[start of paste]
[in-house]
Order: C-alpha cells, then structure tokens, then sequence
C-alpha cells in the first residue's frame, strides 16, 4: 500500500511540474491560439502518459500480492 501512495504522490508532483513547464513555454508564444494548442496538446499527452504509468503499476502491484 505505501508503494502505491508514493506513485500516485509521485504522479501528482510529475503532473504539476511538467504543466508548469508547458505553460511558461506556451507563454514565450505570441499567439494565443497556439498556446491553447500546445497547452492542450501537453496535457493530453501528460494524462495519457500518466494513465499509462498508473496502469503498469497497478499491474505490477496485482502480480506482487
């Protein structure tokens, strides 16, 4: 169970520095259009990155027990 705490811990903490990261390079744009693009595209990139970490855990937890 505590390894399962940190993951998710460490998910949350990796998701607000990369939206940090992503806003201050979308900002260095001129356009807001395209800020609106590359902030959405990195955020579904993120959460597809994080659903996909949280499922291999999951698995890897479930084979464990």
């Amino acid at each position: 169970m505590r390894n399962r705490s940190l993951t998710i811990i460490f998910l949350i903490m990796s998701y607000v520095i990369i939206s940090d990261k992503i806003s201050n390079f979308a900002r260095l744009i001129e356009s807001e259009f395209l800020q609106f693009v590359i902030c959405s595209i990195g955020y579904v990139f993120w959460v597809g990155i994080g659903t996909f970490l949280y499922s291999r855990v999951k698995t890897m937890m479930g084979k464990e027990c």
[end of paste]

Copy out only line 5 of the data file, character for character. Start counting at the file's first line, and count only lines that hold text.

């Amino acid at each position: 169970m505590r390894n399962r705490s940190l993951t998710i811990i460490f998910l949350i903490m990796s998701y607000v520095i990369i939206s940090d990261k992503i806003s201050n390079f979308a900002r260095l744009i001129e356009s807001e259009f395209l800020q609106f693009v590359i902030c959405s595209i990195g955020y579904v990139f993120w959460v597809g990155i994080g659903t996909f970490l949280y499922s291999r855990v999951k698995t890897m937890m479930g084979k464990e027990c």